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Can democracy be salvaged for the 21st century?

Volume 10 Number 10 October 13 - November 9 2014

The ruins of the Roman forum, Italy. Photo: iStock.
The ruins of the Roman forum, Italy. Photo: iStock.

 

Public Policy’s Mark Triffitt explores the woes, challenges and opportunities of democracy in the 21st century.

For democracy, it is the best of times and the worst of times

On one level, things have rarely looked brighter.

National elections in 2014 in two of the world’s most populous countries – India and Indonesia – meant that more people participated in democratic elections than any year in history.

Around one billion voters filled out ballots and placed their political faith and aspirations in the liberal democratic system.

Beneath the surface, however, there are critical signs all is far from well.

Democracy’s woes

Across the West, trust in political leaders and democratic institutions has fallen to new lows.

Membership of political parties has dropped below 5 per cent in most Western democracies, while in Australia the most optimistic numbers suggest it is now barely 2 per cent.

Parliaments and politicians seem increasingly incapable of resolving the big challenges of our time as sound, future-focused policy is constantly overtaken by gridlock and spin.

Such is the malaise that a recent survey by the Australian National University found only 43 per cent of Australians believe it makes a difference which party is in power – a 25 per cent decrease in just seven years.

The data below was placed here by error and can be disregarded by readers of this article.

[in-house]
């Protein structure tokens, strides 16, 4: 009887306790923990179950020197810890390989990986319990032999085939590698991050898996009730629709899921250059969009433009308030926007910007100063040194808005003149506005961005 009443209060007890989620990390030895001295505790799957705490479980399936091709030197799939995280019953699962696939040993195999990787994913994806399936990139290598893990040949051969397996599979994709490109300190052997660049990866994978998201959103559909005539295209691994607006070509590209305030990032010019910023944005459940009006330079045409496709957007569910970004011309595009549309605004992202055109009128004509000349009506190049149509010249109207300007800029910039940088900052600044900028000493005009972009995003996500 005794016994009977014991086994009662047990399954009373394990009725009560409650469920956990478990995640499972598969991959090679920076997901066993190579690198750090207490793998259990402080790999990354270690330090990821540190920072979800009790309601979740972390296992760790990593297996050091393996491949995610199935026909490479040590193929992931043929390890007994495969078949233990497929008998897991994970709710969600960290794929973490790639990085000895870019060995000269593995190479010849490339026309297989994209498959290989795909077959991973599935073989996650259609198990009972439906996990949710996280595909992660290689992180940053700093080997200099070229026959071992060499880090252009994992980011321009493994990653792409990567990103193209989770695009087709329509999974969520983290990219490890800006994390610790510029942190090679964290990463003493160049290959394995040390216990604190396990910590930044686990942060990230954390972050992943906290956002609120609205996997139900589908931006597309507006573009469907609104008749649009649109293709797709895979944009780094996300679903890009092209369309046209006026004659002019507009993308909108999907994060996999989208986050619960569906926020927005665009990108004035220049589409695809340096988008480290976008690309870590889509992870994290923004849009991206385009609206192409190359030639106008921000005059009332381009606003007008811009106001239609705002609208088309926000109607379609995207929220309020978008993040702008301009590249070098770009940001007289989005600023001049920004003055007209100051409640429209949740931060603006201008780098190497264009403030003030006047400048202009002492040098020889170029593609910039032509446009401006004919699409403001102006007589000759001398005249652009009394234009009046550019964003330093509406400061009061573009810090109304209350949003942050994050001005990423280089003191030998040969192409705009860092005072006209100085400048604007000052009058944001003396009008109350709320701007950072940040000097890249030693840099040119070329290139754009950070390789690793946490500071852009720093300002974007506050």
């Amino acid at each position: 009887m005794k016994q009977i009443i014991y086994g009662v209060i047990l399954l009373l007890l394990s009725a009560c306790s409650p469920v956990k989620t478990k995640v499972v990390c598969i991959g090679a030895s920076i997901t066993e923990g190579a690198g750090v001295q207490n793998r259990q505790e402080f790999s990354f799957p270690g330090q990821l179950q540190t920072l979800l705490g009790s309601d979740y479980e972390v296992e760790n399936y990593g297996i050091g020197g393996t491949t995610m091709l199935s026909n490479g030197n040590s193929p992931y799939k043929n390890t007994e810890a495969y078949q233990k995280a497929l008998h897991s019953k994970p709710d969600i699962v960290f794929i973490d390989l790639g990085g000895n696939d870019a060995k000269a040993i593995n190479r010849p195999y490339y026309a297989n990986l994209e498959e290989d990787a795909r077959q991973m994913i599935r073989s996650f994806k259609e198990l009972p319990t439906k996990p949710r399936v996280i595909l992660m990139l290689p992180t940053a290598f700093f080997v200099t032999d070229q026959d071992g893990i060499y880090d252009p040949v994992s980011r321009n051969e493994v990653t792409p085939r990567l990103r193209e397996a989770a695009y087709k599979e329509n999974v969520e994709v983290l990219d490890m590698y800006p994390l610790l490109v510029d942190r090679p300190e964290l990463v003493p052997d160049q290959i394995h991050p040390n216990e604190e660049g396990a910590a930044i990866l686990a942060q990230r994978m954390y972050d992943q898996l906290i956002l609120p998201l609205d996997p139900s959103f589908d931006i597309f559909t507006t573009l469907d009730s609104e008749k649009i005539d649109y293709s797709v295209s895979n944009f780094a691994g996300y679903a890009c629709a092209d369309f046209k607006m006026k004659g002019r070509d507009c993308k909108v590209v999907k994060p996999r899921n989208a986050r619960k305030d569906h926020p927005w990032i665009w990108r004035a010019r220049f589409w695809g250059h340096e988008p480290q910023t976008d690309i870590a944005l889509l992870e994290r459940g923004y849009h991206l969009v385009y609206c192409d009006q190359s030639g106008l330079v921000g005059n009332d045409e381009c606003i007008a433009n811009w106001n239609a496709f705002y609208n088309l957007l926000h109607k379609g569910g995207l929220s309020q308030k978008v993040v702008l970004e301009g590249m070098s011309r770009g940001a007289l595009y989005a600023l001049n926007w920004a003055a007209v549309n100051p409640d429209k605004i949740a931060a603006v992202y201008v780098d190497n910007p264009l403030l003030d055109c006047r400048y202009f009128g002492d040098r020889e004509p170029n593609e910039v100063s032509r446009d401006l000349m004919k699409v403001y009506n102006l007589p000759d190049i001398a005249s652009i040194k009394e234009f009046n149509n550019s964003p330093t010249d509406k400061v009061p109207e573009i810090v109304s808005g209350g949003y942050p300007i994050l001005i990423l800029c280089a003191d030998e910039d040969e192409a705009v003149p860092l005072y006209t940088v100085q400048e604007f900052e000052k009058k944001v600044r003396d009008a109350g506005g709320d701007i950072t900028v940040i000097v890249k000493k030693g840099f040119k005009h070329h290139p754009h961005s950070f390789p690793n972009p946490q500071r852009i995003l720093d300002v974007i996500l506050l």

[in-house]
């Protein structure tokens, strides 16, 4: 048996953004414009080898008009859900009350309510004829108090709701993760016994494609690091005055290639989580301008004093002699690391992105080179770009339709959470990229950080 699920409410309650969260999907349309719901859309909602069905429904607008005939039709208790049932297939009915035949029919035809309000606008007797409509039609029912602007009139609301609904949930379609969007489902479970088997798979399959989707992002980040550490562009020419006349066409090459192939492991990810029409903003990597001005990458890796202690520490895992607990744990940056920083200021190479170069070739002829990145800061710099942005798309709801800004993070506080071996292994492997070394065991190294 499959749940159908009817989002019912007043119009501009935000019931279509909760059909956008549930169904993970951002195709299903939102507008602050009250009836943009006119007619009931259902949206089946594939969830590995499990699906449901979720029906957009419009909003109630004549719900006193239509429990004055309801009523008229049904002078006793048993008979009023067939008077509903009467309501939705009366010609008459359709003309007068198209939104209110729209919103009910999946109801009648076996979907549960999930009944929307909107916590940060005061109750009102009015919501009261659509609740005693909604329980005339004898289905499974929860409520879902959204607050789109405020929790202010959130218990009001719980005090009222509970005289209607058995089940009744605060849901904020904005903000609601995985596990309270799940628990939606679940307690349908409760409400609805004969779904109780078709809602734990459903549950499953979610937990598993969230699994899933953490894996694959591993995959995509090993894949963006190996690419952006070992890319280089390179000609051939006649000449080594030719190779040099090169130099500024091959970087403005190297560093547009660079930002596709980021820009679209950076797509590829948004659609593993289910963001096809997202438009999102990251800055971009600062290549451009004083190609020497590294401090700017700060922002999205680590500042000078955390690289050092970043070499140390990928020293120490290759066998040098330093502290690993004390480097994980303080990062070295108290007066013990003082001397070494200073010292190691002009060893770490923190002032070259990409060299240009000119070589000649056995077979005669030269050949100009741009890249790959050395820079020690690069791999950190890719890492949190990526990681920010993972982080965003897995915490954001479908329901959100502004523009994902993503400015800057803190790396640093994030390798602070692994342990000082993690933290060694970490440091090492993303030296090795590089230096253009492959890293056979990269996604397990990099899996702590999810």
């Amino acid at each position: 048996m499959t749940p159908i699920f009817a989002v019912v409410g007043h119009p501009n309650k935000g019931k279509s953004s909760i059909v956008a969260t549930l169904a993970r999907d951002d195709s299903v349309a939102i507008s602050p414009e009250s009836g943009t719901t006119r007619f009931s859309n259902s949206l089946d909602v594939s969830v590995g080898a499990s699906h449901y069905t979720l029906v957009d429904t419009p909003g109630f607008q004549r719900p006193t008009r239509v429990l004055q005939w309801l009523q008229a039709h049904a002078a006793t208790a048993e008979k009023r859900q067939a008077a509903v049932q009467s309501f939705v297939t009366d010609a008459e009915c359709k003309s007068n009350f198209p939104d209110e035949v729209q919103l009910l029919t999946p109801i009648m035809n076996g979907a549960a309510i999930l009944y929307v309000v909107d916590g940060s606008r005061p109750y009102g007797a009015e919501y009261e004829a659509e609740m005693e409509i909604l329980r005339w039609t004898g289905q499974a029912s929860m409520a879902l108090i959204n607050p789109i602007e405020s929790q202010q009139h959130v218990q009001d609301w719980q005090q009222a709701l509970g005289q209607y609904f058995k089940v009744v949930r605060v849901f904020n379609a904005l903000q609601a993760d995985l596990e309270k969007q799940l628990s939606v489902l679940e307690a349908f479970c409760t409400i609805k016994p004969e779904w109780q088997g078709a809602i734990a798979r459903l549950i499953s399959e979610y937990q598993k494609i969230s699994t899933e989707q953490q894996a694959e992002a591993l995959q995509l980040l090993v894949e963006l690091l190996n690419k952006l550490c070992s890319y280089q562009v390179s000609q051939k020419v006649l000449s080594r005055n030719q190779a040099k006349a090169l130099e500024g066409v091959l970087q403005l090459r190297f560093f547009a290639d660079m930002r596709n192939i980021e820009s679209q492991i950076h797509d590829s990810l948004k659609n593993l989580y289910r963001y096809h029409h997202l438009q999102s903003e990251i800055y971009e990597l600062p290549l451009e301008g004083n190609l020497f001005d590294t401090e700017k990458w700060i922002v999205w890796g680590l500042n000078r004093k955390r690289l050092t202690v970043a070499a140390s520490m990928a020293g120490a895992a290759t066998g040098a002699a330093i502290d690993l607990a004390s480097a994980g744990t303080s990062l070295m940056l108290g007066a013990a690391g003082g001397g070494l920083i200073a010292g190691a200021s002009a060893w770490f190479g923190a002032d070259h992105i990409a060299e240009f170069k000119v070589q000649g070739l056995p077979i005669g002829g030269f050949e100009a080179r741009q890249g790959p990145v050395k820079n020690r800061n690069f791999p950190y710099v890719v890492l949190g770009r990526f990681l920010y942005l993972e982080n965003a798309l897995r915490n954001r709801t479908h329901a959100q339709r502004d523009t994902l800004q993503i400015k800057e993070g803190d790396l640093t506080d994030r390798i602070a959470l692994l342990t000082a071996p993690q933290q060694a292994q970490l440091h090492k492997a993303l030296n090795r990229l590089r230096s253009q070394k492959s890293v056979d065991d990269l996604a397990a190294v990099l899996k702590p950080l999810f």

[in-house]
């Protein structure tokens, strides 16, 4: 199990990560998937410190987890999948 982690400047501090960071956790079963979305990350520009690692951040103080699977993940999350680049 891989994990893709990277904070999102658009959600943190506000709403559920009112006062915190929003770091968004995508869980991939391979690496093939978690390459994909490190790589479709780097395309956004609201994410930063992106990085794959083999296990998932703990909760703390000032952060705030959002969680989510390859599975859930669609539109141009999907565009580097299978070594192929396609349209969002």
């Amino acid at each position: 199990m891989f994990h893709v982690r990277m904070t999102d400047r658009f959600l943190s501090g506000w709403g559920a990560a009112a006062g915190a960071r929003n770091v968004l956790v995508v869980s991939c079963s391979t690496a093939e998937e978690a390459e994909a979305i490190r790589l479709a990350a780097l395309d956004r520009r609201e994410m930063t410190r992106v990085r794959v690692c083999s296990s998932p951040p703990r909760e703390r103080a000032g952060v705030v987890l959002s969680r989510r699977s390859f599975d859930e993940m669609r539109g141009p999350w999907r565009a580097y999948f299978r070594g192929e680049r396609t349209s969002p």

More worrying, young people – the future of democracy – seem increasingly disconnected from the political system.

Many of them are questioning whether democracy has anything special to recommend itself, compared with non-democratic systems.

This is a far cry from when Western-style liberal democracy emerged ‘unchallengeable’ following the collapse of communism 20 years ago as the ‘best’ system to manage the 21st century.

Why is democracy failing?

Why does Western democracy now seem to be eating itself from within? 

Conventional narratives blame poor political leadership. Our political leaders and parties have become so obsessed with spin and short-term political gain, it is argued, they no longer care about long-term policy.

This lends itself to a belief that democracy’s problems, while serious, are relatively easy to fix. All we need is better, more strategic leadership and all will be well again.

But what if the problems cannot be fixed by better leaders? What if the trends highlighted above are the result of deep problems with the system itself?

If we look objectively at liberal democracy – the predominant ‘delivery mechanism’ of democracy around the world – we start to realise it cannot function in the 21st century without major renewal.

Liberal democracy emerged from a specific historical environment and conditions. It is a 19th century political system built around 19th century assumptions and organising principles about how the political and policy world should work. 

My contention is that a combination of globalisation and the rapid development of internet-based communications technology (ICT) from the 1990s onwards have effectively blown these 19th century assumptions and principles out of the water. These two mega-trends have effectively super-sped, super-scaled and made super-complex the dynamics of political, social and economic activity.

These new ‘super-fied’ dynamics are fundamentally different from those which liberal democracy – with its parliaments, political party system and mass elections every three or four years – is geared to manage.

For example, liberal democracy assumes the world around it will move in a comparatively slow way.